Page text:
An international team of scientists has proposed a new multi-disciplinary approach in which an array of new technologies will allow us to map biodiversity and the risks that wildlife is facing at the scale of whole landscapes. The findings are published in Nature Ecology and Evolution. This international research is led by the Kunming Institute of Zoology from China, University of East Anglia, University of Leicester and the Leibniz Institute for Zoo and Wildlife Research.

Using a combination of satellite and ground data, the team proposes that it is now possible to map biodiversity with an accuracy that has not been previously...

Im Focus: Climate satellite: Tracking methane with robust laser technology

Heatwaves in the Arctic, longer periods of vegetation in Europe, severe floods in West Africa – starting in 2021, scientists want to explore the emissions of the greenhouse gas methane with the German-French satellite MERLIN. This is made possible by a new robust laser system of the Fraunhofer Institute for Laser Technology ILT in Aachen, which achieves unprecedented measurement accuracy.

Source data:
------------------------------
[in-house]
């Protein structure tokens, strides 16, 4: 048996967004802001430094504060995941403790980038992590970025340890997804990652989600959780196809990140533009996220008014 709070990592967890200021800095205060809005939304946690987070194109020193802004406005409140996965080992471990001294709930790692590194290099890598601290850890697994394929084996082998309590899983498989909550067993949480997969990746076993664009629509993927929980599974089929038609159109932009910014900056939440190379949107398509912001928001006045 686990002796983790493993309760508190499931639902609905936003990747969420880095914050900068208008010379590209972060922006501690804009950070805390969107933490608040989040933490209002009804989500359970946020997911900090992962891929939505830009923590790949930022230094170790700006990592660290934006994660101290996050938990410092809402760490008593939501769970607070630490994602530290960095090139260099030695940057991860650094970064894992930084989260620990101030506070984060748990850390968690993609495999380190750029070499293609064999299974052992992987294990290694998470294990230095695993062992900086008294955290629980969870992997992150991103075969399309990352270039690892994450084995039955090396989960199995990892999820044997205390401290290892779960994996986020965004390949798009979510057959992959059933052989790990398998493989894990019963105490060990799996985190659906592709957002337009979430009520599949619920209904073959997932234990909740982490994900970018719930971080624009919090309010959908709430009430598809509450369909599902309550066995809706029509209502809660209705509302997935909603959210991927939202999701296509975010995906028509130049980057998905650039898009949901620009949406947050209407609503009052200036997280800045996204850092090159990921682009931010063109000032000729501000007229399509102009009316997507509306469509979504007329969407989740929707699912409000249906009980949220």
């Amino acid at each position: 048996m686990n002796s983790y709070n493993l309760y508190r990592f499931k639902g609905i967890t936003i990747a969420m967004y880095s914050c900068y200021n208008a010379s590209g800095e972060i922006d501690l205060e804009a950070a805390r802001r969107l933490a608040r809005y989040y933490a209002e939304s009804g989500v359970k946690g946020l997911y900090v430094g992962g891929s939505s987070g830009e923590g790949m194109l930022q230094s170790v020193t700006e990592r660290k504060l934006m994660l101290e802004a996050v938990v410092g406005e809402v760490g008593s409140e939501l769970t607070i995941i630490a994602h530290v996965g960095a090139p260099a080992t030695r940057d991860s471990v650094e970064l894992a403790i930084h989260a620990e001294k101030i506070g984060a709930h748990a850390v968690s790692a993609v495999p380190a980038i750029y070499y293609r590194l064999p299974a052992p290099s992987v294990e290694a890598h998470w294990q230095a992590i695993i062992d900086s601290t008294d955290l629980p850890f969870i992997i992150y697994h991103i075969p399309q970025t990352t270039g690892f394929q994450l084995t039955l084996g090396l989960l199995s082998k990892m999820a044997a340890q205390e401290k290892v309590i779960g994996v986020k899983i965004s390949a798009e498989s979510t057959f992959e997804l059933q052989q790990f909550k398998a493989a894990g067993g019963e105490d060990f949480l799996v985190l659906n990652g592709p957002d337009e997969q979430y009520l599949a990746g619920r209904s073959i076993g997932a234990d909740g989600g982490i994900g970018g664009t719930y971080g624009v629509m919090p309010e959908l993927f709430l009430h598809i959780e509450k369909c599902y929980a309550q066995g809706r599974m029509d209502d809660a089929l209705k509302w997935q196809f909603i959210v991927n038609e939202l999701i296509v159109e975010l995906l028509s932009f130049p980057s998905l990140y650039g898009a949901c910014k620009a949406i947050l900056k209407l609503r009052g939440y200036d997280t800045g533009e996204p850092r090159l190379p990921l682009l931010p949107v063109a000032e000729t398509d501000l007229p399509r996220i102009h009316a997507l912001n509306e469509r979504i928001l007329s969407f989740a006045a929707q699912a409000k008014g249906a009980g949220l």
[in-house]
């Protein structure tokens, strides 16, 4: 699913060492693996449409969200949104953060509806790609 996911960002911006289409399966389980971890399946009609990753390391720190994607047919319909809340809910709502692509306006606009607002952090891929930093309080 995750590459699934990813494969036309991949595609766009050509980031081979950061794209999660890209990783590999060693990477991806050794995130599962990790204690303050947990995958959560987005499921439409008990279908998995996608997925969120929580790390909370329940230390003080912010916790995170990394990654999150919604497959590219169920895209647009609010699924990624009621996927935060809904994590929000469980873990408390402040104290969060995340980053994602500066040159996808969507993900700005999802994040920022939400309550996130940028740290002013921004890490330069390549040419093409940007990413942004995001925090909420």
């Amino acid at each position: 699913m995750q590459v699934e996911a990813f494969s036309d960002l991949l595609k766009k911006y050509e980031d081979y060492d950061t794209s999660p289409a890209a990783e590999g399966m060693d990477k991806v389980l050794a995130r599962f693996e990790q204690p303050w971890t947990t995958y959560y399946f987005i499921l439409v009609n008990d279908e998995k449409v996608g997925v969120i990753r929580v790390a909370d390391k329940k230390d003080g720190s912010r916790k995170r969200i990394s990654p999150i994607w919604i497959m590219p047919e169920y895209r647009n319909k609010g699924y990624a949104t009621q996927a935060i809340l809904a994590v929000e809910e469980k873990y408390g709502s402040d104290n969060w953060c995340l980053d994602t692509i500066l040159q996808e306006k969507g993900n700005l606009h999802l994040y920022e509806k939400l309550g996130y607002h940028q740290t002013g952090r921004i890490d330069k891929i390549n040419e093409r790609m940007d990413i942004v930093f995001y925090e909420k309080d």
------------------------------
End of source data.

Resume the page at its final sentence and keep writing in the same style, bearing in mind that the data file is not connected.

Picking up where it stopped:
Methane is primarily the result of the decomposition of organic matter. The gas has a 25 times greater warming potential than carbon dioxide, but is not as...

Im Focus: How protons move through a fuel cell

Hydrogen is regarded as the energy source of the future: It is produced with solar power and can be used to generate heat and electricity in fuel cells. Empa researchers have now succeeded in decoding the movement of hydrogen ions in crystals – a key step towards more efficient energy conversion in the hydrogen industry of tomorrow.

As charge carriers, electrons and ions play the leading role in electrochemical energy storage devices and converters such as batteries and fuel cells. Proton...